The butt is burning down on an answer. The company has asked employees to decide whether they'd like to visit Richmond for an orientation to the area by the end of March. By June 1 they must decide whether to relocate here or leave the company.
"This is just a huge, huge decision for them," says Kim Farlow, spokeswoman for Philip Morris USA.
Last week, employees were trying to absorb it all. Reactions? "I think a little bit dazed," Farlow says. "And of course I think everybody is looking at it a little bit personally What does it mean to me?"
Greg Wingfield, president and CEO of Greater Richmond Partnership Inc. hopes to help answer that question. Starting March 6, he and his staff began to man a "Richmond Room" at Philip Morris' New York headquarters.
The Partnership sent a "couple hundred" pictures of Richmond to Philip Morris, Wingfield says the Washington statue at the Capitol, Richmond International Raceway, The Jefferson, and so on. The company enlarged and mounted some of them, displaying them on large, well-lighted partitions.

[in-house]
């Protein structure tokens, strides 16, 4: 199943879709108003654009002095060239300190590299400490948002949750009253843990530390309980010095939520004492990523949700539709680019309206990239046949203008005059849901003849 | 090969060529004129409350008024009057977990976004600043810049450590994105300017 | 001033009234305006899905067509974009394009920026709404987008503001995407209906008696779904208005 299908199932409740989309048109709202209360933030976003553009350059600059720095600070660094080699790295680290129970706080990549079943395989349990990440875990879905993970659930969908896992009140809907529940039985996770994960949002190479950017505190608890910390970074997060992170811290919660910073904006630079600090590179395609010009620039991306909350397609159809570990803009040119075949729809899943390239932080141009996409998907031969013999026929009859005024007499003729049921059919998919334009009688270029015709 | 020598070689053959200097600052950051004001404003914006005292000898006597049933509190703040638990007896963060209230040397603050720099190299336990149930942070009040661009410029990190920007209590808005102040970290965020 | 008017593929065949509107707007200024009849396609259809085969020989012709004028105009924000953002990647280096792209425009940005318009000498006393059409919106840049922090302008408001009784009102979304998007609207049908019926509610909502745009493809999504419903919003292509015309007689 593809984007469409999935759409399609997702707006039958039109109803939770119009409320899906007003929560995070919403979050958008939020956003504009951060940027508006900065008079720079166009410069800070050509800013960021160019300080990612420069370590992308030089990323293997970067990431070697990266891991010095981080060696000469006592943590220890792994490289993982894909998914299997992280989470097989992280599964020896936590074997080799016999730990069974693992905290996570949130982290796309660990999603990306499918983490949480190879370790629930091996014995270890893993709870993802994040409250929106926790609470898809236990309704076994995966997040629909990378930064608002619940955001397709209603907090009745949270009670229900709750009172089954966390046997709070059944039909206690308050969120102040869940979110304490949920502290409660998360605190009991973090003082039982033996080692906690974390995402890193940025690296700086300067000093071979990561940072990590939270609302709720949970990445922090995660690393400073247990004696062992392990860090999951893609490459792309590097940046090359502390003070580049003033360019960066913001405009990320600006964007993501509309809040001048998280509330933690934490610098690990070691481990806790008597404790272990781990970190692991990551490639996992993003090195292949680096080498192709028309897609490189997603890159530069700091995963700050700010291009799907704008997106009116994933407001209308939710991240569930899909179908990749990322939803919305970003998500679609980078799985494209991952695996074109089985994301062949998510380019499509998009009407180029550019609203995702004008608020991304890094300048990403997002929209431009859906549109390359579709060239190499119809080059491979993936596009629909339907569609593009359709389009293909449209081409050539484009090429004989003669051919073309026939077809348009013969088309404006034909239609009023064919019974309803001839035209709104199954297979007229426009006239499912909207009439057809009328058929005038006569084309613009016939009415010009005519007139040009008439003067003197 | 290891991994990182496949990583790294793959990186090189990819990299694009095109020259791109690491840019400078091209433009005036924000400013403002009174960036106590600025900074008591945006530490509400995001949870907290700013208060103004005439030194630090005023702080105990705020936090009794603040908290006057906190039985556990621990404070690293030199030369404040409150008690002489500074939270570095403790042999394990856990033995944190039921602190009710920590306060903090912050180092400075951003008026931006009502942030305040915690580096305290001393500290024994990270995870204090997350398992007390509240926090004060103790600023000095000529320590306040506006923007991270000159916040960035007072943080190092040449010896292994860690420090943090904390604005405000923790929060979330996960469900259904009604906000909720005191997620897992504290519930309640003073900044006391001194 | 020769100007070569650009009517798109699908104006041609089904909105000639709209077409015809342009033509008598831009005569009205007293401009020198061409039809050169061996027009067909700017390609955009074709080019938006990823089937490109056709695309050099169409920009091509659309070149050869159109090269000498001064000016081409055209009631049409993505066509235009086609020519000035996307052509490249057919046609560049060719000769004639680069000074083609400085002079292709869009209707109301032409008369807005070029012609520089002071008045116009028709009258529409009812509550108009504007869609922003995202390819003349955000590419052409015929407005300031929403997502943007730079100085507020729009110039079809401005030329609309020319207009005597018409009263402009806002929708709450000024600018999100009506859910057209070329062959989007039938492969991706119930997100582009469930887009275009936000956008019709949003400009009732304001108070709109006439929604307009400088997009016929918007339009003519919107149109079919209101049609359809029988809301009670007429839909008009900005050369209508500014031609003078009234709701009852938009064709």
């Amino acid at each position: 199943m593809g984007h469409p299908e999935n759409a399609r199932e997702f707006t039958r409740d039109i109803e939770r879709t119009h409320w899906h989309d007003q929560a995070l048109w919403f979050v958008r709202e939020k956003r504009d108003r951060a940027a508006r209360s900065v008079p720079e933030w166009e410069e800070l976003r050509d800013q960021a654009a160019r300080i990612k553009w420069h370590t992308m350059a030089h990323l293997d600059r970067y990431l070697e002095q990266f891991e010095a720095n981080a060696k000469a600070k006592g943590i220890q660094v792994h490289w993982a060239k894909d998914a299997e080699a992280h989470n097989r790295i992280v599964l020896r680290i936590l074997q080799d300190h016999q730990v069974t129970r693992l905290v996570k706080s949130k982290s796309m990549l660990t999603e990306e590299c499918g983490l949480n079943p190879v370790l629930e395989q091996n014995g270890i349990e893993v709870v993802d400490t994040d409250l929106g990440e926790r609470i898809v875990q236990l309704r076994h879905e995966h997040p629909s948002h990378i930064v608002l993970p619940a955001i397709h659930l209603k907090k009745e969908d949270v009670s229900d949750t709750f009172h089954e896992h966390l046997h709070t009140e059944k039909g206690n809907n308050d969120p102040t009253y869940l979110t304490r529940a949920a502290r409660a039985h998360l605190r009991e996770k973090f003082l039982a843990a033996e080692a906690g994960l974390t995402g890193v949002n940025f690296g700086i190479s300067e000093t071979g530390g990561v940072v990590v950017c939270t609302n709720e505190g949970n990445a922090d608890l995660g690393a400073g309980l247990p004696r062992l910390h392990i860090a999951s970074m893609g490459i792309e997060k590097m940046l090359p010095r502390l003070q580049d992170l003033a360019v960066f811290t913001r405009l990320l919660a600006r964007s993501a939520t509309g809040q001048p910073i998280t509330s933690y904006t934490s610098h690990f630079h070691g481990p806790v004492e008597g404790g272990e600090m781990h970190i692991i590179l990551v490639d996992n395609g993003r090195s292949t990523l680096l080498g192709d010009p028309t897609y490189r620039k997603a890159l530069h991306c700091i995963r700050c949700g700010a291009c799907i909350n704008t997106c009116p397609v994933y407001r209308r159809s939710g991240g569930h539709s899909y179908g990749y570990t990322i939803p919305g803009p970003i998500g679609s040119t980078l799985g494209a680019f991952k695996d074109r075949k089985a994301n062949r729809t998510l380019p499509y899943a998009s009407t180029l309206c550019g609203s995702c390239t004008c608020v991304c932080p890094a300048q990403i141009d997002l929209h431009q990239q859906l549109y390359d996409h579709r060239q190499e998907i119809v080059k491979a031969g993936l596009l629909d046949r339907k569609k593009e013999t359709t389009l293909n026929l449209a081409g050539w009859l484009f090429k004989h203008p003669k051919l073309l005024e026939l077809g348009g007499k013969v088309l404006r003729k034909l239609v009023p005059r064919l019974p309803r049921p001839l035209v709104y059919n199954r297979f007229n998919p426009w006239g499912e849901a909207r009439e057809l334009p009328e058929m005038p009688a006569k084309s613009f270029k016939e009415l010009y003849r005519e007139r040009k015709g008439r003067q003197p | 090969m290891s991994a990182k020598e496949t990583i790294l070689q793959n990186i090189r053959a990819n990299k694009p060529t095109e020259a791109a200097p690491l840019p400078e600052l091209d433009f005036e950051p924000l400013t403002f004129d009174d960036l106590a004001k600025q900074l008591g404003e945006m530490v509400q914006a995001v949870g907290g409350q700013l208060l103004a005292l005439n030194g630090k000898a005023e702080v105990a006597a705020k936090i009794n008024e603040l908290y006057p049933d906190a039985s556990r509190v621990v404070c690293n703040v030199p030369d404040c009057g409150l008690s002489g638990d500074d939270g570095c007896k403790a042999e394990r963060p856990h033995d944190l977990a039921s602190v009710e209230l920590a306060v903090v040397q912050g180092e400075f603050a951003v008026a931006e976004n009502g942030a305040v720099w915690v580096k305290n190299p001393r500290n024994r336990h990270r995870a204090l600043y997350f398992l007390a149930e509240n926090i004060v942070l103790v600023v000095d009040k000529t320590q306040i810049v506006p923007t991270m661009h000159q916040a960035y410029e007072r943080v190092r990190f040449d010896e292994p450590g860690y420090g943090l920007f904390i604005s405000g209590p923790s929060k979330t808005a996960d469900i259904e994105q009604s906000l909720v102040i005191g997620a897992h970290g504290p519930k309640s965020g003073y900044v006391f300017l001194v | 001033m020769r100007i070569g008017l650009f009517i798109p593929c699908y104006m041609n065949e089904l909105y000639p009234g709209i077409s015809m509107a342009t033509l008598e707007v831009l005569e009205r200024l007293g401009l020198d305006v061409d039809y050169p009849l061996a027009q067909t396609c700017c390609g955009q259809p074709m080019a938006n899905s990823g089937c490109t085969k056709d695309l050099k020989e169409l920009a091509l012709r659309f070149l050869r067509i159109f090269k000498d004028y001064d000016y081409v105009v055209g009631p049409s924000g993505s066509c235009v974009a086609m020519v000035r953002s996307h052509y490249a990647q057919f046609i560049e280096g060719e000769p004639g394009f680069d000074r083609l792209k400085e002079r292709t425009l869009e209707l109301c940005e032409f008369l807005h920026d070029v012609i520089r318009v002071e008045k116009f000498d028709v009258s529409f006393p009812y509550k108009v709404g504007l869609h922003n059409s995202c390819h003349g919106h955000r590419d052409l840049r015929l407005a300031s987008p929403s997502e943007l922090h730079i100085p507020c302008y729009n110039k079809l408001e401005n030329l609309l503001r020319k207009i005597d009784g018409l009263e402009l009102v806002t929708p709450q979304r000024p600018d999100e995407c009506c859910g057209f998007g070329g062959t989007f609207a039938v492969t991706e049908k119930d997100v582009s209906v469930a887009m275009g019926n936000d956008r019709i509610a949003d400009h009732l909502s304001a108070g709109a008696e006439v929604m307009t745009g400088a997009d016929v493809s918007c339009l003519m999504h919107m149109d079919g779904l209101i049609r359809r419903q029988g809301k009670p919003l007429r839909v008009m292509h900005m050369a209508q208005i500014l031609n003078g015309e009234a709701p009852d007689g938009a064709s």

"It looks like a gallery of all these Richmond images," Wingfield says by phone from the fifth-floor room, which he estimates is 24 feet by 48 feet. There are "Easy to Love" banners, an interactive CD presentation and about 50 boxes of publications and resource books about the metro area.
Wingfield is using a "soft-sell" approach, he says, pitching short commutes, comparably less-expensive real estate and job-search assistance for family members of employees. The cost of living is a big selling point, he says. "They just kind of laughed when they looked at our taxes."
Still, this is an emotional time, Farlow says. So the company has enhanced its relocation package to include such benefits as two months of pay, new-home closing costs and house-hunting and orientation counselors.
So far, Farlow says, employees seem to fall into two camps. Some thrive on the energy of New York, she says; others "can't wait to have a yard and a lawn to mow."
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